Each a glimpse and gone for ever!

Many years before W H Auden’s ‘Night Mail’, the rhythm of Robert Louis Stevenson’s celebrated 1885 children’s poem ‘From a Railway Carriage’ evoked the thrilling movement of a train.

For me, though, it’s the final line that says it all. Since the demise of steam, so many fondly remembered locations along Britain’s railway system have been either totally consumed by development or have disappeared completely, and as in the case of Pete Fowler’s ‘Buntingford’ layout that we featured last month, the only way to model such long-lost spots accurately is to find historic photographs or paintings showing them exactly as they once were.

Peter Green’s painting of Winwick Quay in 1957 depicts the Up ‘Caledonian’ and Stanier 8F No. 48531 shunting in the adjacent sorting yard. The aircraft is heading for the long-gone United States Air Force base at Burtonwood.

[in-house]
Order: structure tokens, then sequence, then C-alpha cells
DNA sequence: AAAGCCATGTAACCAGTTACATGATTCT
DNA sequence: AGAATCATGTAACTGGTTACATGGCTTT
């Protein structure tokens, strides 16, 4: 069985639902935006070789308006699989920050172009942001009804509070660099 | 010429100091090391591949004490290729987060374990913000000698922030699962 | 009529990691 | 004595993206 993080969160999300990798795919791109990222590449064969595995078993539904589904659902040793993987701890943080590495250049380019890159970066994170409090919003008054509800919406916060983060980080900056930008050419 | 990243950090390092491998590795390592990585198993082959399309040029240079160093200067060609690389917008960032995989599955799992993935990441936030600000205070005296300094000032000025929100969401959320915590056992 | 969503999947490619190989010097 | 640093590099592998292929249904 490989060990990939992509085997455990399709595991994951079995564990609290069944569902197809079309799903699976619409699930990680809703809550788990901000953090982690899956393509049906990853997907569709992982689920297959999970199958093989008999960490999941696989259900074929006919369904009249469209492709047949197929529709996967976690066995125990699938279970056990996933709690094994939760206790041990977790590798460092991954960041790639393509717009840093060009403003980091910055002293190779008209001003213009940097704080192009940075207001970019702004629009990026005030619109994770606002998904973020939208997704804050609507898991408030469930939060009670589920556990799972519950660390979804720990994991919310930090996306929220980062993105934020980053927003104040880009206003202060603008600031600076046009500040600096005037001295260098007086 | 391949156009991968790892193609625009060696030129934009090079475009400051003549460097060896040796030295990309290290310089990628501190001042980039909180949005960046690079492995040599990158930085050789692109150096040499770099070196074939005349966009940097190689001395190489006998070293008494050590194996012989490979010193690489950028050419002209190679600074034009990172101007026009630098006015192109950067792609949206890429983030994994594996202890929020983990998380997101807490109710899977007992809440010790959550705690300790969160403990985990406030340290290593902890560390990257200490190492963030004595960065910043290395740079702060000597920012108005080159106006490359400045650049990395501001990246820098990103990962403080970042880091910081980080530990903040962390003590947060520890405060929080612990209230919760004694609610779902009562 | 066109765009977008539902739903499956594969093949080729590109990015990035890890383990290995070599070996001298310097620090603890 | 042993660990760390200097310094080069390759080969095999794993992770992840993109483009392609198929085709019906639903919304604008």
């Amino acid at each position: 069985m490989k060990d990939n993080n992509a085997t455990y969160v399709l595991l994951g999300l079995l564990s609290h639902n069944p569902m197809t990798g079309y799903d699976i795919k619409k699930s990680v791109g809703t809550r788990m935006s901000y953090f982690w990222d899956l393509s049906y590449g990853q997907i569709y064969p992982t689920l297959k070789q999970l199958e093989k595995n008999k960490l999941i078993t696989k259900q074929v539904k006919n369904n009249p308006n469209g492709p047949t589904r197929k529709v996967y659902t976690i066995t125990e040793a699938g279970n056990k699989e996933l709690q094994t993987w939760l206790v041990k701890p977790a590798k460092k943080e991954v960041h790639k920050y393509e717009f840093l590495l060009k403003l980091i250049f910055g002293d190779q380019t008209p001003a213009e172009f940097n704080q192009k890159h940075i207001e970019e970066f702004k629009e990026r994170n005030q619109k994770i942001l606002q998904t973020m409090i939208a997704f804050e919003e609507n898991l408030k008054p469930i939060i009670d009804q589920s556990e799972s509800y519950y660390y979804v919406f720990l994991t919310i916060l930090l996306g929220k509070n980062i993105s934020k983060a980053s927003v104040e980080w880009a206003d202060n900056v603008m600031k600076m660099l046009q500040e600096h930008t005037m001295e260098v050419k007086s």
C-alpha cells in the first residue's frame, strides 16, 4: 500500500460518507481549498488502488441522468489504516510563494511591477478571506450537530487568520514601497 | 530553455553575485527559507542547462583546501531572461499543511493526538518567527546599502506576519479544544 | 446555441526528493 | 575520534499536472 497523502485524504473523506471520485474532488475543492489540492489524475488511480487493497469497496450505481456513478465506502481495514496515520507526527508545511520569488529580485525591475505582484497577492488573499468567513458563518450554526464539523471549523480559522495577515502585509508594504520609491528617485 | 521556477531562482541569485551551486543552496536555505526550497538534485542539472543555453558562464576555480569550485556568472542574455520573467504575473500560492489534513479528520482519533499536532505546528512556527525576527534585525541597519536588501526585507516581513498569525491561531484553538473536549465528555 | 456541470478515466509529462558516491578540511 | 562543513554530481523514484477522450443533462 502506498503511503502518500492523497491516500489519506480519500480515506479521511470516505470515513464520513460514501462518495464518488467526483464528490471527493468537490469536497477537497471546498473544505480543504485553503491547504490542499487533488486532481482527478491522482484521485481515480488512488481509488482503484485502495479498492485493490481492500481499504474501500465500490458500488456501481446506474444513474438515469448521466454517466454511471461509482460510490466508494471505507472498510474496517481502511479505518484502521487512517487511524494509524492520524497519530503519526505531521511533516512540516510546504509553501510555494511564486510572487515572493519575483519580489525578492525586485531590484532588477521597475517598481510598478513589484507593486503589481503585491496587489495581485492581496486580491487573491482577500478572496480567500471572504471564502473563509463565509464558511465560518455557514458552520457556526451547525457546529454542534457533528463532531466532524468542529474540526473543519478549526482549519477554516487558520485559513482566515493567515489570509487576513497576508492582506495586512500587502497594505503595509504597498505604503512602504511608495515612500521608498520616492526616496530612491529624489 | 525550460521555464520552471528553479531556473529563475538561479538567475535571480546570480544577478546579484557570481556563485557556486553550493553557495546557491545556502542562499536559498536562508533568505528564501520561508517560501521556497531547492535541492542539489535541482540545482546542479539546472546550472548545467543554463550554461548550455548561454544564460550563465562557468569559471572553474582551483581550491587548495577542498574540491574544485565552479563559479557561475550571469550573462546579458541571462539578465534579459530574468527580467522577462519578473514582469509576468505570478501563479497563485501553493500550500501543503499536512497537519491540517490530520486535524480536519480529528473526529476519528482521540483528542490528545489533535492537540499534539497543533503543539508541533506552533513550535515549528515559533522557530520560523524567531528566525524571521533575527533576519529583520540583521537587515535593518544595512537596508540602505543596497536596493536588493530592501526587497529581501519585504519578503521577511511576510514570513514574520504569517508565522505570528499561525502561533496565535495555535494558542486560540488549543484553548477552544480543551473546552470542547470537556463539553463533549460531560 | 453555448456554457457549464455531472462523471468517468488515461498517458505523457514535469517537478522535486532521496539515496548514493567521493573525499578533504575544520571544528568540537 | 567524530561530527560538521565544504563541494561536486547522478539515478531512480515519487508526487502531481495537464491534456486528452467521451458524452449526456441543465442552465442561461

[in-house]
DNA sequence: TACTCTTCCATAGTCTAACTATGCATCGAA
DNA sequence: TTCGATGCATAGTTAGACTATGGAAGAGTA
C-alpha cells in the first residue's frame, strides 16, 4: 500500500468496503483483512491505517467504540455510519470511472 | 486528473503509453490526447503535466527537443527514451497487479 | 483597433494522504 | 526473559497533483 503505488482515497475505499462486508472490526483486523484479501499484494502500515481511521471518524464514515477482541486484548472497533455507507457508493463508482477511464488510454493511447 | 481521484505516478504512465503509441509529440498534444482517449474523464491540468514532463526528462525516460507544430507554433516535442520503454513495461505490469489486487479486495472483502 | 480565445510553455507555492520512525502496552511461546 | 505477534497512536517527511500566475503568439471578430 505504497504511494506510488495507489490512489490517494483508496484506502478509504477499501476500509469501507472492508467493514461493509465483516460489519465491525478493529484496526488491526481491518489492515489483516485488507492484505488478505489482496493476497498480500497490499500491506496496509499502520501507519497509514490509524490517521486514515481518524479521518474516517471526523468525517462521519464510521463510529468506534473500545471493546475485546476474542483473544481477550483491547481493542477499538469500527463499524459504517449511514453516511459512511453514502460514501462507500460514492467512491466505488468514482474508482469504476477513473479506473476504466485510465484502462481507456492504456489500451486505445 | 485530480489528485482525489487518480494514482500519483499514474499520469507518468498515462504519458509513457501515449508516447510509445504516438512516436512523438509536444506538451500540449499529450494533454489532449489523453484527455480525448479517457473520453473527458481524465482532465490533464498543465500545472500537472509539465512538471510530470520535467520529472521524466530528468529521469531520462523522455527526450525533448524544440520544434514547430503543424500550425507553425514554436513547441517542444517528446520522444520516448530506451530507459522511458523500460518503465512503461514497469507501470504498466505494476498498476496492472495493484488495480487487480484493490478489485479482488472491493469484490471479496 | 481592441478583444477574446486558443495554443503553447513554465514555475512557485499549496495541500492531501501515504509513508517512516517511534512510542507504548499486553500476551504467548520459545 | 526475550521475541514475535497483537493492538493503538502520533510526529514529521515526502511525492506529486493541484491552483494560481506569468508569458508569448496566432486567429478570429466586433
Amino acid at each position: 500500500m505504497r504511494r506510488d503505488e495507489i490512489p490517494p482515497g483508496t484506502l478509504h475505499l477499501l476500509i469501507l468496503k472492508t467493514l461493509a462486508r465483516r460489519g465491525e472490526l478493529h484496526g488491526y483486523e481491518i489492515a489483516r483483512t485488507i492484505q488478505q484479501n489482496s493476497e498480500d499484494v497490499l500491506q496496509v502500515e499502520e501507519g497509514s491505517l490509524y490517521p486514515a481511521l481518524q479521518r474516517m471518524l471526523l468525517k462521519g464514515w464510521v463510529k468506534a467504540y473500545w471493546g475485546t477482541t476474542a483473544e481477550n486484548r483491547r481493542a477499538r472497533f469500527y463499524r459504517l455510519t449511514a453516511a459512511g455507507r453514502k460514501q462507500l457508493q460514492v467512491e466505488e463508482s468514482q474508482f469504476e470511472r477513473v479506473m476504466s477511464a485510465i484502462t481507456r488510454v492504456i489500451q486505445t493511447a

One of my childhood spotting haunts was a lattice footbridge spanning the West Coast Main Line by the perpetually busy goods sorting yard at Winwick Quay, just a few miles north of Warrington.

Just north of this location was Winwick Junction, where the main line to Scotland curved right and the one to Earlestown station, its triangular layout linking with the original Liverpool and Manchester line, went straight on past the main gates of Vulcan Foundry from which so many fine locomotives – steam, diesel, electric and even gas-turbine – once emerged. PK

For the full article, see the February 2019 edition of Modelling – available now!
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